Climate conundrum: Tax on emissions is pragmatic but unpopular

Steph Chambers/Pittsburgh Post-Gazette/AP/File
Workers listen during a rally against Pennsylvania Gov. Tom Wolf's proposed carbon tax plan on Aug. 26, 2020, at the Cheswick Generating Station in Springdale, Pennsylvania. Local labor, energy, business, and legislative leaders challenged the impacts Pennsylvania's economy could face if the state were to join the Regional Greenhouse Gas Initiative.

Two ways to read the story

  • Quick Read
  • Deep Read ( 5 Min. )

In the search for practical ways to curb the emissions behind global warming, policy experts come back to one big idea again and again: If you tax those emissions, businesses and people will find ways to reduce them.

Yet that very policy, a carbon tax, has been notably missing in President Joe Biden’s ambitious climate agenda since he took office. It highlights the roadblocks in the American political system for major environmental action – at a time when Mr. Biden’s goal of including big climate initiatives in an infrastructure bill is also in doubt. 

Why We Wrote This

President Biden is seeking an unprecedented level of U.S. reductions in greenhouse gas emissions. A surprising twist: His administration and others are shying away from one of the biggest potential tools for doing that.

Despite support in the business community, carbon pricing ideas haven’t found substantial support on Capitol Hill – partly because the word “tax” is unpopular. There are ways to offset the burden, such as by giving taxpayers dividends back after paying carbon-related fees. Yet even a centrist policy like carbon pricing becomes buffeted by the political wings of each party. 

“It has bipartisan support in principle,” says Dan Lashof, director of the World Resources Institute. “But if you actually try to count up Republican members of Congress who have sponsored or co-sponsored a carbon pricing bill that’s currently in Congress – it’s pretty thin.”

During his first months in office, President Joe Biden has pushed an unprecedentedly aggressive climate agenda, rejoining a global treaty, firing off executive orders, and proposing billions of dollars for transitioning toward a clean energy economy.

But one policy has been notably missing from the president’s plans. And it happens to be the one that economists around the world say is the most straightforward way to curb emissions and fight climate change.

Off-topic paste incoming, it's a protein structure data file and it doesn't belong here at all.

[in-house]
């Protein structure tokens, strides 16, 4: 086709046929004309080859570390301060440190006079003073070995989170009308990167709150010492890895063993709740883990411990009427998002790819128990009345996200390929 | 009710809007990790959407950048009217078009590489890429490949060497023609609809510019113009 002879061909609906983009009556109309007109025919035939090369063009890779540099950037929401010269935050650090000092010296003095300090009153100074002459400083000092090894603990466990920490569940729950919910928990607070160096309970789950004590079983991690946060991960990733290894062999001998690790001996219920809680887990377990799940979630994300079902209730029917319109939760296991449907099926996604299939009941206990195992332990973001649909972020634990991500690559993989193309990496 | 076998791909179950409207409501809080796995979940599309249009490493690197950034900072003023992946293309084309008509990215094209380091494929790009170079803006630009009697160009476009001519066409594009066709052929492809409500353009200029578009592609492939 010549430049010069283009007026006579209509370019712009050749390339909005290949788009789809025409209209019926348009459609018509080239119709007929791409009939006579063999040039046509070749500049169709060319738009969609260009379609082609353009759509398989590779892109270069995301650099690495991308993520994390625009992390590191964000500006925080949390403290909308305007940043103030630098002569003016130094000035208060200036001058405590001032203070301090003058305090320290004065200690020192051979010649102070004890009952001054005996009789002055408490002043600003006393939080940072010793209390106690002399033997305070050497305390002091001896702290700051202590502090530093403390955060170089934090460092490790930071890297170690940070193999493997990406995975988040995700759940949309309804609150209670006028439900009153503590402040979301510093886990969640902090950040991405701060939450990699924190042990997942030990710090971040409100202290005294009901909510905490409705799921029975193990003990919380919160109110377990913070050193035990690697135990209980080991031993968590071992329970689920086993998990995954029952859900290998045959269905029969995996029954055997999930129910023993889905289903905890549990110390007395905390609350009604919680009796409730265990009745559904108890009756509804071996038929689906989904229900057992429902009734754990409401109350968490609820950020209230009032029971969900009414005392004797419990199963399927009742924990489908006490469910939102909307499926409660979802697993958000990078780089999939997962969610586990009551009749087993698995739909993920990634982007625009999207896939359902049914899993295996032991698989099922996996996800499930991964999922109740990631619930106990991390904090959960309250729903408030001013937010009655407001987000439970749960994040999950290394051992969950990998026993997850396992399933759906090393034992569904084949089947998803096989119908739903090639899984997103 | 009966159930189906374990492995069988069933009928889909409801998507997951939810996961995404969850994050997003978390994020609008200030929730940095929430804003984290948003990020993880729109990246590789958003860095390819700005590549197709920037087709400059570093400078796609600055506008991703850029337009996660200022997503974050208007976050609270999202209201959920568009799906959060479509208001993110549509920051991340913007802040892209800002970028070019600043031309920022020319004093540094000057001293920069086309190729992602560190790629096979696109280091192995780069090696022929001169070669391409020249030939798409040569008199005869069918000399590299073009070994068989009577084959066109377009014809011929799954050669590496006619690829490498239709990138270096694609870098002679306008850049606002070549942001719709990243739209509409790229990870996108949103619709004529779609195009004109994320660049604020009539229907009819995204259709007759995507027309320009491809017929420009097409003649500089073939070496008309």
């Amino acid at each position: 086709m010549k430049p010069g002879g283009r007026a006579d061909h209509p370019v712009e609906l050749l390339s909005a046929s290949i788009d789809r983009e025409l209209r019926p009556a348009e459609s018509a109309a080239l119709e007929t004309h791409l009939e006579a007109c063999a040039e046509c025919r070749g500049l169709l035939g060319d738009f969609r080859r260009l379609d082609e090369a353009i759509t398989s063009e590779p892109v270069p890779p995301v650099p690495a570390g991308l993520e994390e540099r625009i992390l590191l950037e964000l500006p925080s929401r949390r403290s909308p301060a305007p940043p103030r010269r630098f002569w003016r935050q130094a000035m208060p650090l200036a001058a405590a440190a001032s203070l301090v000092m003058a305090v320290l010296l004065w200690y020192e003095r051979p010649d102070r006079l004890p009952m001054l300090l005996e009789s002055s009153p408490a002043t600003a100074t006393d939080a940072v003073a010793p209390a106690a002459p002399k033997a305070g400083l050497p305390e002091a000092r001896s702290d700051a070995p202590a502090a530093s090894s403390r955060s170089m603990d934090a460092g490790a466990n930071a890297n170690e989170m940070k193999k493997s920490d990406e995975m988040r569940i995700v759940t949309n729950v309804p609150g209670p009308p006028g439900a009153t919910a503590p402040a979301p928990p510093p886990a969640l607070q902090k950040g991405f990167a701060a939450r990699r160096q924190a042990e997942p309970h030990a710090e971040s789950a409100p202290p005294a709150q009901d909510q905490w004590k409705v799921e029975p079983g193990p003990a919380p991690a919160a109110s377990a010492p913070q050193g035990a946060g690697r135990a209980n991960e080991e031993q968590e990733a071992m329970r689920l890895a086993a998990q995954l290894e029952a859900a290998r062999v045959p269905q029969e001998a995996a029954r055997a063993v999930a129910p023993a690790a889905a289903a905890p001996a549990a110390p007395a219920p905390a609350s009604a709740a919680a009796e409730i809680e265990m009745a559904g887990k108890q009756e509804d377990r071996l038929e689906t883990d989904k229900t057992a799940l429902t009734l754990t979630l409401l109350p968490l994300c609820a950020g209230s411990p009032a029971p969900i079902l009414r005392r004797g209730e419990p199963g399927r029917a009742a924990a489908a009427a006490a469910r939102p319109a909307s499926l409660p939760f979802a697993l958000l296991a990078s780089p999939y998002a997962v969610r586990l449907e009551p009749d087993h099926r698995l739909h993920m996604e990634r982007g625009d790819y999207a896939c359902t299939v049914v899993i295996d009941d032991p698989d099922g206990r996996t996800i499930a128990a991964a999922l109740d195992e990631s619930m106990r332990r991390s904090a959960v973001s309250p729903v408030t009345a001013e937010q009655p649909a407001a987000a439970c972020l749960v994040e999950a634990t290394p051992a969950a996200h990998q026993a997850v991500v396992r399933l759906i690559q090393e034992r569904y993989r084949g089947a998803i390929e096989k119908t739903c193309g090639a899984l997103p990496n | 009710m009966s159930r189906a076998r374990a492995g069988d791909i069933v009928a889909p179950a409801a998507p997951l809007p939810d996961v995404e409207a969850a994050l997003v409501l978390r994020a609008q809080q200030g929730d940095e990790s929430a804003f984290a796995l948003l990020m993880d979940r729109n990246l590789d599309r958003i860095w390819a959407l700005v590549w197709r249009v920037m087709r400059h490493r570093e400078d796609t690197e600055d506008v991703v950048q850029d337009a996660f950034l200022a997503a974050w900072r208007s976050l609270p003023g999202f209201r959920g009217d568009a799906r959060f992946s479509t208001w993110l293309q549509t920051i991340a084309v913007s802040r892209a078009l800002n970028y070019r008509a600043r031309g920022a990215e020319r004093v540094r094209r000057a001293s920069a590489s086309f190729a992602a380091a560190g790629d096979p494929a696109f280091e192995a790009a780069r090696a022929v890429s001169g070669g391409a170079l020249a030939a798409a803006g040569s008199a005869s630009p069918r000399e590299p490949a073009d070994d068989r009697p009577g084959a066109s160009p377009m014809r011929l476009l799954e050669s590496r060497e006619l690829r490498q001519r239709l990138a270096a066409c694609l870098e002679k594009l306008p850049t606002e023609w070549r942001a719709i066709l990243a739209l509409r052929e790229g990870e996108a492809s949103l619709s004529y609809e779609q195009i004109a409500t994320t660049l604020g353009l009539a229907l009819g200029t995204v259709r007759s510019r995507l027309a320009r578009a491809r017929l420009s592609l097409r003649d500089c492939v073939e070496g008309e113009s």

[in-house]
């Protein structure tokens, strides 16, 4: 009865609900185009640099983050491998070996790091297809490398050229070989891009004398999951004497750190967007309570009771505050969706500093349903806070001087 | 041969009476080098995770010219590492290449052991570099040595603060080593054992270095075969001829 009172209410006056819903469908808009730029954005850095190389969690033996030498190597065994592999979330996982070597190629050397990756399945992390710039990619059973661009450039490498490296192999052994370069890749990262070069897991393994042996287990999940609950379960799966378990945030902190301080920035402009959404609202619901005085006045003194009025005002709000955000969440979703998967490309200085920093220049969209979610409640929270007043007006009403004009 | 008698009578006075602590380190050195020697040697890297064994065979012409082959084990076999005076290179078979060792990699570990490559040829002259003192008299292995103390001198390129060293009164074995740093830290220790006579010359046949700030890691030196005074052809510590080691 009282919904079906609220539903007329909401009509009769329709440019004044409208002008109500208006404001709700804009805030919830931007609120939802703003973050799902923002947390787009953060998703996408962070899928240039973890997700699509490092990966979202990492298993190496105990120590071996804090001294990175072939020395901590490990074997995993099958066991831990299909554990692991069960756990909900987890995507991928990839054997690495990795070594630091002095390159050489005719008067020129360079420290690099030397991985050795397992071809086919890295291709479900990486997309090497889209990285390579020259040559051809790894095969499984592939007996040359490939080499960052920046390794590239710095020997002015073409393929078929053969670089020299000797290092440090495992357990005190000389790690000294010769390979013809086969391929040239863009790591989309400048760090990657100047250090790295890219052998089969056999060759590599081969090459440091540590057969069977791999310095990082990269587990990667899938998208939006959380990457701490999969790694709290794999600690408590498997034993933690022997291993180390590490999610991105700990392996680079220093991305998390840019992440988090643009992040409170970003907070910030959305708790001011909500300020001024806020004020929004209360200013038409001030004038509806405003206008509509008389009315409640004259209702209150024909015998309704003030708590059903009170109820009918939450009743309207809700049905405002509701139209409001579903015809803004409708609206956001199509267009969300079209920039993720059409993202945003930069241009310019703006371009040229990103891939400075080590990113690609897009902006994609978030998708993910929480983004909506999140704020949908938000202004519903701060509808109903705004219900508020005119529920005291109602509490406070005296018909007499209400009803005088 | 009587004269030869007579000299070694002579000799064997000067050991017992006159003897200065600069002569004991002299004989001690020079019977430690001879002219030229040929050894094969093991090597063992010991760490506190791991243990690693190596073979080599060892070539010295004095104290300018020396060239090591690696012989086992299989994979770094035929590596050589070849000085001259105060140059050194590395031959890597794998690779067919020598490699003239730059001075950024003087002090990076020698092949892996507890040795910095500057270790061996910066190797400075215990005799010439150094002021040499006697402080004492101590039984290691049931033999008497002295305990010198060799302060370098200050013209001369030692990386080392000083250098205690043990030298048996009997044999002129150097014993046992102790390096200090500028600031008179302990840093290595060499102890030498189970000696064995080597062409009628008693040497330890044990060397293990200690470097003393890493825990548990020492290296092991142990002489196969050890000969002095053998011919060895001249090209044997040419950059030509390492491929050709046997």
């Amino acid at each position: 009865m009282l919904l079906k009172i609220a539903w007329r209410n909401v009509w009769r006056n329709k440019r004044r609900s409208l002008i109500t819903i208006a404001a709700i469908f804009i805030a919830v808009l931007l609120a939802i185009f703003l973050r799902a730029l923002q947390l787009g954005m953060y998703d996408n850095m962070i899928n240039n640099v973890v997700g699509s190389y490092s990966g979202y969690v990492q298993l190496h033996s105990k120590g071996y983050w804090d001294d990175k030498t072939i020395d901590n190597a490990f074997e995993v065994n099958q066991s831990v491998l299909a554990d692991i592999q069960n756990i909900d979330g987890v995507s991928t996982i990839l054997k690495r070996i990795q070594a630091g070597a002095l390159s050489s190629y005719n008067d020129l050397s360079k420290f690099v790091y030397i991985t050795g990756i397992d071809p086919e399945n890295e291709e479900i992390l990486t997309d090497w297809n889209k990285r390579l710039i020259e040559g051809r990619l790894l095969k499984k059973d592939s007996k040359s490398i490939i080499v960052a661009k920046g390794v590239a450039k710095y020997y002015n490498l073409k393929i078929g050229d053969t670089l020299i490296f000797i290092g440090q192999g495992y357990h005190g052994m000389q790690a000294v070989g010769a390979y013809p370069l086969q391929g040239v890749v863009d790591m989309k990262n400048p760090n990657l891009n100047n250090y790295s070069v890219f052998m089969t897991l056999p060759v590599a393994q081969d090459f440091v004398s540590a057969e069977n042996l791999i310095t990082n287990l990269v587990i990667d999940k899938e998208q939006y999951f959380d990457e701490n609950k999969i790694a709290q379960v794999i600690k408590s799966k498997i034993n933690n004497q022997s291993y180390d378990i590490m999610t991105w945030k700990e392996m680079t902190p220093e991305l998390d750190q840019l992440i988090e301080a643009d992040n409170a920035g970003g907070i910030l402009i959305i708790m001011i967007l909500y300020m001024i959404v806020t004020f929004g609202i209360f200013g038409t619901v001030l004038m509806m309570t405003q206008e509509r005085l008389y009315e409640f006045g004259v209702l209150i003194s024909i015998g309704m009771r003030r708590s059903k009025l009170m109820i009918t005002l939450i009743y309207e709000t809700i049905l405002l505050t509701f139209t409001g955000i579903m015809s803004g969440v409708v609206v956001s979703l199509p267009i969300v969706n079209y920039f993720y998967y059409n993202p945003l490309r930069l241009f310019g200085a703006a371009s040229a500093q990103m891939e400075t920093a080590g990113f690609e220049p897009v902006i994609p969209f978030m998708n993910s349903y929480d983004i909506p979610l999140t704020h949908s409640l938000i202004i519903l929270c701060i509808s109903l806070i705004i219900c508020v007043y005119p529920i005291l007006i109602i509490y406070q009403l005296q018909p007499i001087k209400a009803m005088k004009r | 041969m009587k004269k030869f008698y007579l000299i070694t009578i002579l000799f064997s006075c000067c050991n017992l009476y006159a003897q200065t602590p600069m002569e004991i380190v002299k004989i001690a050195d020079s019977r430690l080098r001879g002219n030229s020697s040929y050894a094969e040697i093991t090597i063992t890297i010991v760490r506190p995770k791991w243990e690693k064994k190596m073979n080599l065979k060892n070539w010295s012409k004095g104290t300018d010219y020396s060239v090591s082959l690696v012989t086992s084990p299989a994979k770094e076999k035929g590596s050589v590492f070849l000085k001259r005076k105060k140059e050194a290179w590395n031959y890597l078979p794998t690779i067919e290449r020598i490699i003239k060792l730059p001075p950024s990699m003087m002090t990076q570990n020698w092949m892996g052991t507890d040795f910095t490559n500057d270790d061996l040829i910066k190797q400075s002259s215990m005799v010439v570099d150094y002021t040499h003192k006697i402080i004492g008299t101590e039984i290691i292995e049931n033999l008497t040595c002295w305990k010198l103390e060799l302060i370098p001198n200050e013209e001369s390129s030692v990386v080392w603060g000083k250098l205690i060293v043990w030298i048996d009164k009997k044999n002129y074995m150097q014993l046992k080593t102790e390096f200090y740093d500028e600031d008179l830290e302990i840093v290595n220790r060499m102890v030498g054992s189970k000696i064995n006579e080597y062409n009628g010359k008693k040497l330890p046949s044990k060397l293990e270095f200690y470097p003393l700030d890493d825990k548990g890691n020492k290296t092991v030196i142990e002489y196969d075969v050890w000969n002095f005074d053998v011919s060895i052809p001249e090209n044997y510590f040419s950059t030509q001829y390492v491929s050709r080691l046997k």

This is the carbon tax – or “carbon pricing,” as supporters prefer to call it. The idea is to let markets do the transformative work: When a fee or tax is assigned to carbon emissions, then those who produce or use fossil fuels feel an incentive to produce or burn less. 

Why We Wrote This

President Biden is seeking an unprecedented level of U.S. reductions in greenhouse gas emissions. A surprising twist: His administration and others are shying away from one of the biggest potential tools for doing that.

The absence of carbon pricing in the president’s proposals, scholars say, highlights the roadblocks in the American political system for major environmental action. It also raises questions about the possibility for bipartisan compromise when it comes to curbing global warming, at a time when environmentalists are worrying that the president’s climate initiatives will get dropped from any infrastructure bill in favor of across-the-aisle dealmaking. 

“One of my takeaways from this is that any climate policy in the U.S. is hard,” says Barry Rabe, professor of environmental policy at the University of Michigan’s Gerald R. Ford School of Public Policy and the author of the book “Can We Price Carbon?”

“It’s why we’ve really struggled with this for more than 30 years,” he says.

Carbon pricing is not a new concept. A number of countries and regions – from the European Union to California – already have carbon pricing systems. But even where they exist, the details are thorny. The taxes often aren’t yet high enough, critics say, to fully reflect the true communal costs of emissions – from floods to heat-related deaths and wildfires. 

“We have perverse incentives,” says Matthew Kotchen, a Yale School of the Environment professor who has studied these communal costs. “We just don’t have the market system there reflecting the true costs.”

 

J. Scott Applewhite/AP
Democratic Sen. Sheldon Whitehouse of Rhode Island arrives for votes at the Capitol in Washington, on June 7, 2021. Senator Whitehouse has supported carbon tax legislation alongside other measures to stem global warming.

Scientists say that in order to limit global warming to 1.5 degrees Celsius this century – the target amount set forth by the Paris Agreement to avoid ecological catastrophe – countries will need to dramatically curtail emissions. The Biden administration has pledged to reduce greenhouse gas emissions by 2030 to about half of what they were in 2005; this past weekend, leaders of the Group of Seven leading industrial nations agreed to cut emissions by 2030 to half of what they were in 2010.

A carbon price, supporters say, could be one of the best paths toward meeting those pledges. The resulting income from the tax or “price” can either go into government reserves to support other sustainability initiatives or be returned to citizens in the form of dividend checks.

One way a carbon tax could work

Researchers from Yale University analyzed one prominent plan and determined that the proposed carbon fee would, by itself, cut U.S. emissions in half by 2035. This plan, from the bipartisan Climate Leadership Council, an advocacy group, would set a price on carbon and then redistribute the revenue back to American households – about $2,000 a year for a family of four. It also calls for integrating a “border carbon adjustment,” or a way to apply the same carbon price to goods coming from abroad, with the goal of keeping American companies from losing competitive advantage to countries without similar pricing mechanisms.